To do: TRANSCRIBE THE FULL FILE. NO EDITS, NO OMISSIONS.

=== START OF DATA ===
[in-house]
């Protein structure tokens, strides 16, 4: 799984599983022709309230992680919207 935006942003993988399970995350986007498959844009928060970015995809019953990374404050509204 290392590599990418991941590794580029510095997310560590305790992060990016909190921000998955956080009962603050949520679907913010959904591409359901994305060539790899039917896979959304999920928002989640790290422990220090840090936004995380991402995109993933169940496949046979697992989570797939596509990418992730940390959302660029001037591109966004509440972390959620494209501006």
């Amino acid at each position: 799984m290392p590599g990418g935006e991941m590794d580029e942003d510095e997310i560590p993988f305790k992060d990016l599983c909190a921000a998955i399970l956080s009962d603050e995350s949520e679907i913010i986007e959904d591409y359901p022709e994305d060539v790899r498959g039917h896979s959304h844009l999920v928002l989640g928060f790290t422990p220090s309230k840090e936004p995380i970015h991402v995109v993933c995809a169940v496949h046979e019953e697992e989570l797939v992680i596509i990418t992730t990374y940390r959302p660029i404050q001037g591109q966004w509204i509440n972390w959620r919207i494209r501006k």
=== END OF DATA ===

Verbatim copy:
[in-house]
């Protein structure tokens, strides 16, 4: 799984599983022709309230992680919207 935006942003993988399970995350986007498959844009928060970015995809019953990374404050509204 290392590599990418991941590794580029510095997310560590305790992060990016909190921000998955956080009962603050949520679907913010959904591409359901994305060539790899039917896979959304999920928002989640790290422990220090840090936004995380991402995109993933169940496949046979697992989570797939596509990418992730940390959302660029001037591109966004509440972390959620494209501006």
């Amino acid at each position: 799984m290392p590599g990418g935006e991941m590794d580029e942003d510095e997310i560590p993988f305790k992060d990016l599983c909190a921000a998955i399970l956080s009962d603050e995350s949520e679907i913010i986007e959904d591409y359901p022709e994305d060539v790899r498959g039917h896979s959304h844009l999920v928002l989640g928060f790290t422990p220090s309230k840090e936004p995380i970015h991402v995109v993933c995809a169940v496949h046979e019953e697992e989570l797939v992680i596509i990418t992730t990374y940390r959302p660029i404050q001037g591109q966004w509204i509440n972390w959620r919207i494209r501006k």